Silvia Weidenbach is the V&A’s first Gilbert Collection Resident at the V&A, exploring a collection that embodies the luxury, extravagance and precious beauty of the 17th and 18th century ‘Cabinet of Curiosities’. Feeling at the beginning like a kid in a candy shop, Silvia has spent the past few months thinking about those elements of the collection that resonate with her own practice and thinking of ways to materialise the intersection between the two.
The many snuff boxes (a prominent highlight of the Gilbert collection), for instance, have been one of Silvia’s main source of inspiration; objects of incredible beauty and craftsmanship, which reveal strong social and functional values by means of their highly performative agency. Their wealthy owners carried and displayed them at all times in order to offer snuff to their guests at just the right moment – clasping them open and shut with a characteristic “click”, and letting the light dance on their precious metals and stones.
Interested in performance herself, Silvia designs her pieces with bodies and movement in mind, and she thinks deeply about the presentation of her jewellery as the owner wears it and moves with it. To further explore this idea, but also take advantage of a programme that encourages resident designers to step out of their comfort zone, Silvia Weidenbach organised a dance-theatre performance in the Globe, the structure built by Los Carpinteros in the V&A’s Europe Galleries.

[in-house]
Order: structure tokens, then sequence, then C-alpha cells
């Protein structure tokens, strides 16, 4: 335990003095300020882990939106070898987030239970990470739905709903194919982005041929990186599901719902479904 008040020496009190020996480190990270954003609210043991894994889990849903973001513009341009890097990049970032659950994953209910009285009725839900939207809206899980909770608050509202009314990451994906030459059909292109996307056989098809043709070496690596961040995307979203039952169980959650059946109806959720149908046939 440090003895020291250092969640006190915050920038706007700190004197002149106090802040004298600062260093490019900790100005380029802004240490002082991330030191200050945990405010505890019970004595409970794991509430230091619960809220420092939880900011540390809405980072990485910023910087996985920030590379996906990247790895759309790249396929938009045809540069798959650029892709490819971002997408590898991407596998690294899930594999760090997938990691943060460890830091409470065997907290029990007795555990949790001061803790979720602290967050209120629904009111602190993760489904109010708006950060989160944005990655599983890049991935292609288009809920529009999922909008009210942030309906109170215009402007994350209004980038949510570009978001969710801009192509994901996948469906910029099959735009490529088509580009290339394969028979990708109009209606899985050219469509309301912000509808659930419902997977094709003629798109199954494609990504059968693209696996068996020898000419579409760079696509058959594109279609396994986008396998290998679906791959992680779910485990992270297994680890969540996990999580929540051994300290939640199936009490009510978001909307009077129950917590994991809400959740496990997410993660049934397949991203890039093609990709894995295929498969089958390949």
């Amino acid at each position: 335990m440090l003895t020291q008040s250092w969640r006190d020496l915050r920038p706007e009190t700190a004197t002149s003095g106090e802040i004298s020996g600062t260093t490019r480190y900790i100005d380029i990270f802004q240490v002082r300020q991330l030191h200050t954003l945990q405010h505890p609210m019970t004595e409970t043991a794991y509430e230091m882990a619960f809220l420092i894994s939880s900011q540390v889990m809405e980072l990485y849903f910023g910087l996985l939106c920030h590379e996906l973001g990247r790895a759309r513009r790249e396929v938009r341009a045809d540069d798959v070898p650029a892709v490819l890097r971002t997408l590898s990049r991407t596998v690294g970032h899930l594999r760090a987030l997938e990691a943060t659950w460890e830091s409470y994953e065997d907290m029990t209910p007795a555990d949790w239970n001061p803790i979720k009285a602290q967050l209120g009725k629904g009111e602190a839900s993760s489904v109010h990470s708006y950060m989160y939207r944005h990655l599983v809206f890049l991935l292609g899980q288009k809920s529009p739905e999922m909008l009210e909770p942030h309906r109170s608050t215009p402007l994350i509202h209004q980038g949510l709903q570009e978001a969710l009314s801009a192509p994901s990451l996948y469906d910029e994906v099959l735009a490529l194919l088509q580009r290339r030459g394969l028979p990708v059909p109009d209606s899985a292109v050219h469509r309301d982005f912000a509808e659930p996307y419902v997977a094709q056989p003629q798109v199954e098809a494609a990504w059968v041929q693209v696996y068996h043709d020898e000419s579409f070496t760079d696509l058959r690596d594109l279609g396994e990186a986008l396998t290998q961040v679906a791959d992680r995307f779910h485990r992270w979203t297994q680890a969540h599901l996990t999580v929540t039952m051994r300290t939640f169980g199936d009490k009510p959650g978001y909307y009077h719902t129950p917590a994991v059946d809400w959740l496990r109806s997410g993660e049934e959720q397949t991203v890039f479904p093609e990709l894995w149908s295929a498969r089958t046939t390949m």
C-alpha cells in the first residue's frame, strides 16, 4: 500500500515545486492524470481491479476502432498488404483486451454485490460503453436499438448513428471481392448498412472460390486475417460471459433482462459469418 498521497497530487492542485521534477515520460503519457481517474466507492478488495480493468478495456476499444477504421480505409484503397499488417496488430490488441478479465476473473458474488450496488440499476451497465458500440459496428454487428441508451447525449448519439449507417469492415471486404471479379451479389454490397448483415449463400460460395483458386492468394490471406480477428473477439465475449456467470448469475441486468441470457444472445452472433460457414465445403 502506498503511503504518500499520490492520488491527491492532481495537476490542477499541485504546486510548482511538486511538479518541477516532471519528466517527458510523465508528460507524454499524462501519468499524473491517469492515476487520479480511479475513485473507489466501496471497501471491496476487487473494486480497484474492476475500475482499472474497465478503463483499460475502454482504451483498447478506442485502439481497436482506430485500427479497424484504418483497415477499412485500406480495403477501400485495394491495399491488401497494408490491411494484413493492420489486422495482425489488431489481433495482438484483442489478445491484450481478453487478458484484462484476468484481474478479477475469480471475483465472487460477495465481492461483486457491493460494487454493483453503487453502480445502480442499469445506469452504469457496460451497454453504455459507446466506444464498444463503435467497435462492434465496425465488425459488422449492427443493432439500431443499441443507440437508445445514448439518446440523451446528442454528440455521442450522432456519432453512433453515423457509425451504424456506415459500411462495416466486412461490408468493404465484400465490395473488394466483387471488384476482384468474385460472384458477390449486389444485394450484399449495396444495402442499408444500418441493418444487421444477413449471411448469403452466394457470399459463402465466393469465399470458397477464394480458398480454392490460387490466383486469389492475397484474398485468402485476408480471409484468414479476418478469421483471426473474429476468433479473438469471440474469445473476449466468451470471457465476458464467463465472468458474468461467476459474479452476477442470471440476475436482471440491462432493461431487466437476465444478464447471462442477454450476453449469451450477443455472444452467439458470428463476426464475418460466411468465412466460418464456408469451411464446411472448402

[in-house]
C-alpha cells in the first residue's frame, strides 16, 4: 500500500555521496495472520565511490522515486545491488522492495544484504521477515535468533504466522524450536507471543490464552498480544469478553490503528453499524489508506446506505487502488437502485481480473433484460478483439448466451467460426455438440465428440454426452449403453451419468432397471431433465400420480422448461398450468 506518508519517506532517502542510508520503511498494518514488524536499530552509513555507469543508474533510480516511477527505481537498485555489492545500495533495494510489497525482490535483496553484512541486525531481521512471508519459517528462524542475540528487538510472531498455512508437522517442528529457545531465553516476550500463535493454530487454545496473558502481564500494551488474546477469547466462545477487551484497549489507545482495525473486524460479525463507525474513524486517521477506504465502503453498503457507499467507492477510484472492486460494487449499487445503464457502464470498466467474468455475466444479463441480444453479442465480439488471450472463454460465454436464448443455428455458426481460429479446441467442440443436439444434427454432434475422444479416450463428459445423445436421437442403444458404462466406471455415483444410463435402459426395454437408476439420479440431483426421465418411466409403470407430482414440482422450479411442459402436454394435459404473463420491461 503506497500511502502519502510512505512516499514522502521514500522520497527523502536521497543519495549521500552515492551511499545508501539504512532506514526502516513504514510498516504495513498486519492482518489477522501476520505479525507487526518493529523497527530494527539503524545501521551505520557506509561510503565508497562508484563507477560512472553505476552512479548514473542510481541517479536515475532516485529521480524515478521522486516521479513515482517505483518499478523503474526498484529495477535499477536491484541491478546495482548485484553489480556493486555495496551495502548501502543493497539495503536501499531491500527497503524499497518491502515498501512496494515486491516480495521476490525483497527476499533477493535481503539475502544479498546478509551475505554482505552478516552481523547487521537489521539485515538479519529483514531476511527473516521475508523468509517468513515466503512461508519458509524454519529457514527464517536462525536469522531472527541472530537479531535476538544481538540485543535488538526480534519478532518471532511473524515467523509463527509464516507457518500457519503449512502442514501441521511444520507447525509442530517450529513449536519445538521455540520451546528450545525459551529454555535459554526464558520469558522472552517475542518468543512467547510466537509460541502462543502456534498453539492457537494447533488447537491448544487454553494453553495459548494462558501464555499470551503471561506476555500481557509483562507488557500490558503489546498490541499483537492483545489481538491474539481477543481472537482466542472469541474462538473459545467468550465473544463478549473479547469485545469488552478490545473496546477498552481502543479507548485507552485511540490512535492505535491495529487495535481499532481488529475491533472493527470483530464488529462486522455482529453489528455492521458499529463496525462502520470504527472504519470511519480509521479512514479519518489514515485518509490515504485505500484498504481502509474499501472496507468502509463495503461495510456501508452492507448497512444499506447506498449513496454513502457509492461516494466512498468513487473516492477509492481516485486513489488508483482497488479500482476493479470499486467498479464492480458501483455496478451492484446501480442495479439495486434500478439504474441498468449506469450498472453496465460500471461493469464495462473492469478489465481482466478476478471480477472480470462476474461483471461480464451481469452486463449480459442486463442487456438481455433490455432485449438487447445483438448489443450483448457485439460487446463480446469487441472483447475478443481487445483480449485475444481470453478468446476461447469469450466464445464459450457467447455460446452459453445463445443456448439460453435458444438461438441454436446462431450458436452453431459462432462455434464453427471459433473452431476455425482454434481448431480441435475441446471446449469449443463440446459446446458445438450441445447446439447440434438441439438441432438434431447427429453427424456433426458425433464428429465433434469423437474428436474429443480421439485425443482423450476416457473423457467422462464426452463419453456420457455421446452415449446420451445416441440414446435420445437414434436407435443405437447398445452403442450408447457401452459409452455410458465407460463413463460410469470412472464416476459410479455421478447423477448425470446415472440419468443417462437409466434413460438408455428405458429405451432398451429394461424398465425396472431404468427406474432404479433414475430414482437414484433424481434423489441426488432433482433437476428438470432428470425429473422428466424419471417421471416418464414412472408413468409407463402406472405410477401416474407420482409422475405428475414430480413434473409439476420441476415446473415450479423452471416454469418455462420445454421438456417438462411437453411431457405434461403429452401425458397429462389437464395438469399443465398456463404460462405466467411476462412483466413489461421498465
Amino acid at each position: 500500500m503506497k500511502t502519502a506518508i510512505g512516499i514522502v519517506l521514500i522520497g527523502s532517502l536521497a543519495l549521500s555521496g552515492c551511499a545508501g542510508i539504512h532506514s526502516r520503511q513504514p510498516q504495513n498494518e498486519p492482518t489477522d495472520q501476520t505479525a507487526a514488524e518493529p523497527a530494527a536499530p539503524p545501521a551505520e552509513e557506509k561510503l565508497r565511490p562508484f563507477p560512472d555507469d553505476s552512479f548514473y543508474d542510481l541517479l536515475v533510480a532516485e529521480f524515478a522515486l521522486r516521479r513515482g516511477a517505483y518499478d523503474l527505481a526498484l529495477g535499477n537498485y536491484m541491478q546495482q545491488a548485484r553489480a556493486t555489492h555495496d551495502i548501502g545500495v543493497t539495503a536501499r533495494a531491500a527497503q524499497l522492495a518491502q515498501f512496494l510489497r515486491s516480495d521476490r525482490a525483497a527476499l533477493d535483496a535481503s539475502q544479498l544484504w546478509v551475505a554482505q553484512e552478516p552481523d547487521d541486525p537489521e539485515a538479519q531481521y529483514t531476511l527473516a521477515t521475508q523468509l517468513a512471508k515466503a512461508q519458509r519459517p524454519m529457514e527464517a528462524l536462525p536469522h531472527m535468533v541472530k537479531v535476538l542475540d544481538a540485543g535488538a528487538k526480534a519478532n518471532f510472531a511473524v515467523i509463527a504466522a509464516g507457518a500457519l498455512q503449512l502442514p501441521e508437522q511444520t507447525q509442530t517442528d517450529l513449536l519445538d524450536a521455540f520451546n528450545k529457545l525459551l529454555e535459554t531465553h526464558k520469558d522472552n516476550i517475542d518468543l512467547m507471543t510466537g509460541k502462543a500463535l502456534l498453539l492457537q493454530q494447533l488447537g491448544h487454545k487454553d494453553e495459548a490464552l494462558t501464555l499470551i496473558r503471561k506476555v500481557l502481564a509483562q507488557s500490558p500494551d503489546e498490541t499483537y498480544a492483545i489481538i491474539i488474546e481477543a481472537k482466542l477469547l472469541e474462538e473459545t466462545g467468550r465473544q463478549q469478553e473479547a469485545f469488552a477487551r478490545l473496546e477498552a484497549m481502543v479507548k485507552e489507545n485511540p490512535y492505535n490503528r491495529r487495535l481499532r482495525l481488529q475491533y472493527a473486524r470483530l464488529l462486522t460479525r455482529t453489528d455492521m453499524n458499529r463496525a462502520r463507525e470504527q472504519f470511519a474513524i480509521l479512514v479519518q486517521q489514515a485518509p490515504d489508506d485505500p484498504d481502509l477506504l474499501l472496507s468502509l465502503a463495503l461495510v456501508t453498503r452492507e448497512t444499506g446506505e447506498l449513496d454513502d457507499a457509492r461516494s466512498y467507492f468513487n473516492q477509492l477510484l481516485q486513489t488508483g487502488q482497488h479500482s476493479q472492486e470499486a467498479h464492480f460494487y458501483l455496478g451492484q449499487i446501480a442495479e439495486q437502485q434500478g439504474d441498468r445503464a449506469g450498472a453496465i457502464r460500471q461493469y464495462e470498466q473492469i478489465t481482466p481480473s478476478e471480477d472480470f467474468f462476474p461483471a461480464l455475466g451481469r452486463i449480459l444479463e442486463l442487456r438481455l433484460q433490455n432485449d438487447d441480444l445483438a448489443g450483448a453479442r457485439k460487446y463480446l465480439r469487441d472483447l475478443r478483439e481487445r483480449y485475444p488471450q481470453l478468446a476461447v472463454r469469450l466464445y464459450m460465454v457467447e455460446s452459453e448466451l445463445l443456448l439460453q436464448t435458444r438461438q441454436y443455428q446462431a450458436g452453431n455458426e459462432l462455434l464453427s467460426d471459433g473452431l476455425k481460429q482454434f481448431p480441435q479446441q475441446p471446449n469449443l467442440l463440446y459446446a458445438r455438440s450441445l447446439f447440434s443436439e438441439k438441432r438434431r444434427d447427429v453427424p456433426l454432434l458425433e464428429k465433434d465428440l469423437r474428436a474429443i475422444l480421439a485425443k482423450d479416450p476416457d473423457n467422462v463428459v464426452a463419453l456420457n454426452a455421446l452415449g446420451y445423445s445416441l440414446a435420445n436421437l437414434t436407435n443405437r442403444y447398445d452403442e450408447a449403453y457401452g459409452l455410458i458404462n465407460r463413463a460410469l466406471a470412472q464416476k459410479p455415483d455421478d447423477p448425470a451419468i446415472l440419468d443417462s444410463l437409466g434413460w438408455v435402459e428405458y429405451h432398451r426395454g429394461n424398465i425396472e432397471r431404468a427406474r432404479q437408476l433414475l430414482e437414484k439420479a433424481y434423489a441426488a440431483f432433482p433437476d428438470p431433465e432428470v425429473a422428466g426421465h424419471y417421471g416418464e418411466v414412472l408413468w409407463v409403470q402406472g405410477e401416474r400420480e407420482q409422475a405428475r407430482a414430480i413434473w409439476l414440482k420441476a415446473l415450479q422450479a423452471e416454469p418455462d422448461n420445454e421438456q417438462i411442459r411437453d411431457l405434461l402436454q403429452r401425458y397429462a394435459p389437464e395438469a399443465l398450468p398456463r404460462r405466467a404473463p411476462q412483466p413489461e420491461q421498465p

The piece, directed by Pedro Caxade and performed by dancer Teneisha Bonner, was an occasion for different artistic disciplines -music, dance, poetry- to express the performance of the jewel: the choreography was structured around the wearing of a broach, a bracelet and a necklace, all designed by Silvia. The audience sitting in the Globe was later invited to take part in a discussion.
The performance was recorded and edited by Andrew Jonathan Smith to create a short video piece. In an exploration of Silvia’s creativity – dancer Teneisha Bonner embodies Metis, the goddess of wisdom and craft, moving unpredictably and freed from the constraints of logic – with the Globe representing the brain of the designer. ‘Unboxing’ Metis is the liberating moment of freeing creativity, at the same time reminiscent of the correlation between Silvia’s pieces and the Gilbert collection boxes. The performance follows a structured narrative that mixes poetry, choreography, sound experimentation and design by Miguel Ramires and original music material by Sigi Schwab.
A highly collaborative experiment between a designer, an actor, a dancer, a composer, a sound artist and a filmmaker, this performance was an unprecedented opportunity for Silvia to reflect on the interdisciplinary nature of her practice, and how the input from different artistic forms can influence her thinking during her residency.
Here is an extract of the discussion that took place after the performance and a Q&A with the author:
Q: How did this performance originate? What was your first input?